Do consumers really care about conscious capitalism when it comes to buying decisions, enough to pay more for products and services that come from companies that engage in actions that further some social good?
It’s a much studied issue, as inherent in the answers are factors affecting investment decisions by companies looking to ensure they get a return from any cost associated with being more sustainable. Some companies (Patagonia for example) have been prepared to invest in sustainability because it’s core to their beliefs. Others won’t do it till somebody ‘shows them the money’.
Well perhaps that time has been reached according to a new Nielsen study which found that more than half (55%) of global respondents are willing to pay extra for products and services from companies committed to positive social and environmental impact—an increase from 50% in 2012 and 45% in 2011. Furthermore more than half (52%) say they have purchased at least one product or service in the past six months from a socially responsible company.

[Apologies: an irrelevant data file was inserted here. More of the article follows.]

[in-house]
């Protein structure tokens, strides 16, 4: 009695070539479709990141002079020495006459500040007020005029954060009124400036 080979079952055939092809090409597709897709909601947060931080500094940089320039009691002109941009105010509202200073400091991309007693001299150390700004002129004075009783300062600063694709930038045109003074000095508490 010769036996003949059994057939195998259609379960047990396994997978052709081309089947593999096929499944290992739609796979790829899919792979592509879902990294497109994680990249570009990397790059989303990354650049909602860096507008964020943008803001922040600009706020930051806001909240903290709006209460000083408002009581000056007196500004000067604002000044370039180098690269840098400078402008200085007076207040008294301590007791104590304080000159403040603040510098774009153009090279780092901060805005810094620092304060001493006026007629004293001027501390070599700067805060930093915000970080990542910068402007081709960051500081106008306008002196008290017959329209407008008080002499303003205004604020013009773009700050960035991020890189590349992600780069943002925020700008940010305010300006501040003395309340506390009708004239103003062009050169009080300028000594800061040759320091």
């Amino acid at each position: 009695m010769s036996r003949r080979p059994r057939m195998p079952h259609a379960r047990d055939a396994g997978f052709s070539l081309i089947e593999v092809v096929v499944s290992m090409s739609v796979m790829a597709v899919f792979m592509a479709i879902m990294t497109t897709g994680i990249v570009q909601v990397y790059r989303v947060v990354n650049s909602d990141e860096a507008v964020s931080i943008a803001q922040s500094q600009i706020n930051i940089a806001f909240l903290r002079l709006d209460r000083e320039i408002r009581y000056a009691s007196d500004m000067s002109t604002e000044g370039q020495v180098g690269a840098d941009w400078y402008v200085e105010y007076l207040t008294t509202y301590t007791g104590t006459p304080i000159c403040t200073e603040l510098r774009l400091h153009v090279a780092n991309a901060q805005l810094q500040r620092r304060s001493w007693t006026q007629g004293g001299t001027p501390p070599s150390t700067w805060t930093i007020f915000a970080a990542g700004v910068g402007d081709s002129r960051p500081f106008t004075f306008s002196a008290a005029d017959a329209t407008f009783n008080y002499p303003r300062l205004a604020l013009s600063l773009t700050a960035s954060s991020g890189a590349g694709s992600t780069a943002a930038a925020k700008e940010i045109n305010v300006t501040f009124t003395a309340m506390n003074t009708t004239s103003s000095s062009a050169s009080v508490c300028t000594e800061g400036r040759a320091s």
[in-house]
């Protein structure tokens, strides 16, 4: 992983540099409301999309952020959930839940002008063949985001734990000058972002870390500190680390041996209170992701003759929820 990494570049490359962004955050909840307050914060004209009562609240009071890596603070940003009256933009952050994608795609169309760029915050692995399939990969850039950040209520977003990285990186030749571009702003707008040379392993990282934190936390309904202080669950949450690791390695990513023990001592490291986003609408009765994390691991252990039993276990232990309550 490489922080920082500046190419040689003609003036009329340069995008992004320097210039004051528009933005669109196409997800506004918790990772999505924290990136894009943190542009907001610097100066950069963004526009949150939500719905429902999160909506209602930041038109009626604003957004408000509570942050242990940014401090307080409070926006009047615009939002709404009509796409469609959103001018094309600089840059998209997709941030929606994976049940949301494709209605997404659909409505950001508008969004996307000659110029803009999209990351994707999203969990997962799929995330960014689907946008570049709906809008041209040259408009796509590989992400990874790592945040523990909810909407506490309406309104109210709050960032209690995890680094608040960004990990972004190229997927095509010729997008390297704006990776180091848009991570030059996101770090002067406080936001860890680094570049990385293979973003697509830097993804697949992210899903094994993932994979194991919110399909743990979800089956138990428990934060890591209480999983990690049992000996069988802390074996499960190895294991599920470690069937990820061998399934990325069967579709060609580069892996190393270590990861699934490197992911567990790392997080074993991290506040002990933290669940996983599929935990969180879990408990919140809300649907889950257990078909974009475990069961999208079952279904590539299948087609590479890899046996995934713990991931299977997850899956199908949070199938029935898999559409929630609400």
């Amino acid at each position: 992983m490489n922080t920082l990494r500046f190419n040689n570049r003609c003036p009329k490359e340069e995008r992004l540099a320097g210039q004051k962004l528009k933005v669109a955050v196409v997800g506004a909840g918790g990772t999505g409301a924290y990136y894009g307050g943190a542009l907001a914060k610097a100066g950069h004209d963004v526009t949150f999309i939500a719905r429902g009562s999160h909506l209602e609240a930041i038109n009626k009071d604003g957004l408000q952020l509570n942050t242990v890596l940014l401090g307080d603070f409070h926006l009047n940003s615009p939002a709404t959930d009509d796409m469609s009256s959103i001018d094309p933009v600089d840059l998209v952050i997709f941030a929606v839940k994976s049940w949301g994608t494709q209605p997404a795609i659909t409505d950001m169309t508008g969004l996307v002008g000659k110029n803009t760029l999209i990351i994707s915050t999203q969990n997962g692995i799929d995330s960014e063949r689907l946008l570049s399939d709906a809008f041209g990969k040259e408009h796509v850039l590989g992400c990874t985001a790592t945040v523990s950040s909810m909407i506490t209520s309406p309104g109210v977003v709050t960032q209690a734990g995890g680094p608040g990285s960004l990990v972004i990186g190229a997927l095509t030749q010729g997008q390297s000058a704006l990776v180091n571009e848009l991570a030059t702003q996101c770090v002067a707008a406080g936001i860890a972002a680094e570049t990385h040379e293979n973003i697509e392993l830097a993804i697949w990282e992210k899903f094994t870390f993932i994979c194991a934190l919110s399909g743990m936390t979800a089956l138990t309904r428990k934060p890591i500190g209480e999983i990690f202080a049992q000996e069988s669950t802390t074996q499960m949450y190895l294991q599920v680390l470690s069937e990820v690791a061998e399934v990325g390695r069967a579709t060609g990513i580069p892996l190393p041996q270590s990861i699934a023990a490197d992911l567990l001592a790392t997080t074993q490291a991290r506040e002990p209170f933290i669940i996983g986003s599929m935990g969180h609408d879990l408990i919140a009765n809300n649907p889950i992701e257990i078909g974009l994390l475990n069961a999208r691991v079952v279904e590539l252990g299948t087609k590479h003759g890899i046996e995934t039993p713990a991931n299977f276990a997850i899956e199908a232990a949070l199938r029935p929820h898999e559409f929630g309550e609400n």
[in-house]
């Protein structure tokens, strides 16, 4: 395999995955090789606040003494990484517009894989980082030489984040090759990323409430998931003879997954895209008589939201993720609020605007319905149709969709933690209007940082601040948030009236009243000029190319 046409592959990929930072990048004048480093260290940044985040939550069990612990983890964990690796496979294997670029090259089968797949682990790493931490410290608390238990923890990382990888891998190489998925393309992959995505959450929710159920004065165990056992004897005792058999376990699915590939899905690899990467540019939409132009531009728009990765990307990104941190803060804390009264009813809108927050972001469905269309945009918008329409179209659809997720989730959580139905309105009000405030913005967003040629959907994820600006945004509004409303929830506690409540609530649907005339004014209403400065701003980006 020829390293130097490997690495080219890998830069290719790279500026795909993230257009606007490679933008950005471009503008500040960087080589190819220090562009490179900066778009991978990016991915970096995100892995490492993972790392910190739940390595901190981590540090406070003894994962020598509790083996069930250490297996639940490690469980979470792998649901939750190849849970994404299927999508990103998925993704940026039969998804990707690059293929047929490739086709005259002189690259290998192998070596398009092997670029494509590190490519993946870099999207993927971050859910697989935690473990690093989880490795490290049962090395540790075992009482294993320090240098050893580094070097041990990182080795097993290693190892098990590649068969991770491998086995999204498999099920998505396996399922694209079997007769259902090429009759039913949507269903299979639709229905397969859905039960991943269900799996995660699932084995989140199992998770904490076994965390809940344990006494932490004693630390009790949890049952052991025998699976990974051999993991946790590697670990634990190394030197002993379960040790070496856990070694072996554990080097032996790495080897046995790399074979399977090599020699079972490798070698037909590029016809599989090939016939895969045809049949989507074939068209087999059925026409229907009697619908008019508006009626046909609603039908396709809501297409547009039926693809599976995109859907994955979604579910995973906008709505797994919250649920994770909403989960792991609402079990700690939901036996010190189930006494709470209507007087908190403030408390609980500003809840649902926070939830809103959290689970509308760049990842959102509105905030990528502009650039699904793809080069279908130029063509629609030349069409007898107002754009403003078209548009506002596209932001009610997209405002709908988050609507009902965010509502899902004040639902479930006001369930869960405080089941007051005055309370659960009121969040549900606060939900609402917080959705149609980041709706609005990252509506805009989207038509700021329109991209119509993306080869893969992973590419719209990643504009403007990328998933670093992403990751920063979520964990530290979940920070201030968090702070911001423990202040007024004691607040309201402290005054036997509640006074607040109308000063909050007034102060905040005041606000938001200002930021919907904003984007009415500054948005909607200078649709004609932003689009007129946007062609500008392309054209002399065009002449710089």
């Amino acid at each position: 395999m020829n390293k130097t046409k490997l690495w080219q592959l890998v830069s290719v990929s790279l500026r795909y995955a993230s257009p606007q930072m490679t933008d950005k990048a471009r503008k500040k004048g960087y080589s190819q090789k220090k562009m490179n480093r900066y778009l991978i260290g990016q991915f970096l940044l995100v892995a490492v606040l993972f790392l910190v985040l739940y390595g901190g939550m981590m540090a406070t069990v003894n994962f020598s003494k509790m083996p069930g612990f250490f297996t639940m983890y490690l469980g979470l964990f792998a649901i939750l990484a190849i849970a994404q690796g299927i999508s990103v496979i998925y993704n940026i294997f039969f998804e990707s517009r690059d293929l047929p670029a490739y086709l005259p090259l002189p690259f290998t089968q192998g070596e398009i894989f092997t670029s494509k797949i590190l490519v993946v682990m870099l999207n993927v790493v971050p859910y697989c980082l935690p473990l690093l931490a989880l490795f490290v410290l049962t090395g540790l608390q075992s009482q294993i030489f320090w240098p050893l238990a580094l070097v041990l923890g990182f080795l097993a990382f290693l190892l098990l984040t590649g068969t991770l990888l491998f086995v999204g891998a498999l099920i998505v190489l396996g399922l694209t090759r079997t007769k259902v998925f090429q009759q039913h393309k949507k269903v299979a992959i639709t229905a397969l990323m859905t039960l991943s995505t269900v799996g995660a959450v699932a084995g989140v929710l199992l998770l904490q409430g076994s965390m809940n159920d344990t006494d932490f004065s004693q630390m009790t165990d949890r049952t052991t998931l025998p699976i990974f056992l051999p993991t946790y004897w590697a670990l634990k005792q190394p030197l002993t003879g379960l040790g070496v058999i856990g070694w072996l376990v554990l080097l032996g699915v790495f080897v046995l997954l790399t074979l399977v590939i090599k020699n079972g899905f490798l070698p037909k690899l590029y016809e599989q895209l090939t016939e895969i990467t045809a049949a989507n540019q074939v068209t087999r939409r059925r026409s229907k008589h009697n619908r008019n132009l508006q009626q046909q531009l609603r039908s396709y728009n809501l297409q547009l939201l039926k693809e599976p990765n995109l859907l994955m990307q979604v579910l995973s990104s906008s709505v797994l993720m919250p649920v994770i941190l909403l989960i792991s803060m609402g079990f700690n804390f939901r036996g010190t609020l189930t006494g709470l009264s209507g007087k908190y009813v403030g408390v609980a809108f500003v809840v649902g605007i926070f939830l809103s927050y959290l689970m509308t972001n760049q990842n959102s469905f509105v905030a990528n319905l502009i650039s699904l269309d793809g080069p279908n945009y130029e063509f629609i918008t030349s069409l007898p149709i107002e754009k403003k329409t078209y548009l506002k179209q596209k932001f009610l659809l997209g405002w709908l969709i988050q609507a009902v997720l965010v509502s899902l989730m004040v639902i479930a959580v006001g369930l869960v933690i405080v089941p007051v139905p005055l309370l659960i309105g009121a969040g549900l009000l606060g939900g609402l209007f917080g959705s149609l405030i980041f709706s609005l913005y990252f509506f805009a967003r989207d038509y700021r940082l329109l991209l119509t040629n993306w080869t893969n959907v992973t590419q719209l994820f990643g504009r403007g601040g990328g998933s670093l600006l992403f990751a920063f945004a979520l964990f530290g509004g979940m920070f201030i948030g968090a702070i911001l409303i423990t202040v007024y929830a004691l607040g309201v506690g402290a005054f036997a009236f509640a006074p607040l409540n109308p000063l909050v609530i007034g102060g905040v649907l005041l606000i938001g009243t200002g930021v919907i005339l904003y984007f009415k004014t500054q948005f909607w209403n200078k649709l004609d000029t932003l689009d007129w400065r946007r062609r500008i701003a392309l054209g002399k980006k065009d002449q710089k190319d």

“At the moment of truth—in store, online and elsewhere—consumers are making a choice and a choice that is heavily influenced by brands with a social purpose,” said Amy Fenton, global leader of public development and sustainability, Nielsen.
I’ve been tracking this issue through a range of studies for some years, so I know these new results are part of an observable pattern. But the questions remain – how much more will people pay, and when will corporations accelerate their sustainable investments sufficiently to significantly reduce or even reverse environmental destruction on a global scale?
For more detail and insight, download Nielsen’s Global Corporate Social Responsibility Report.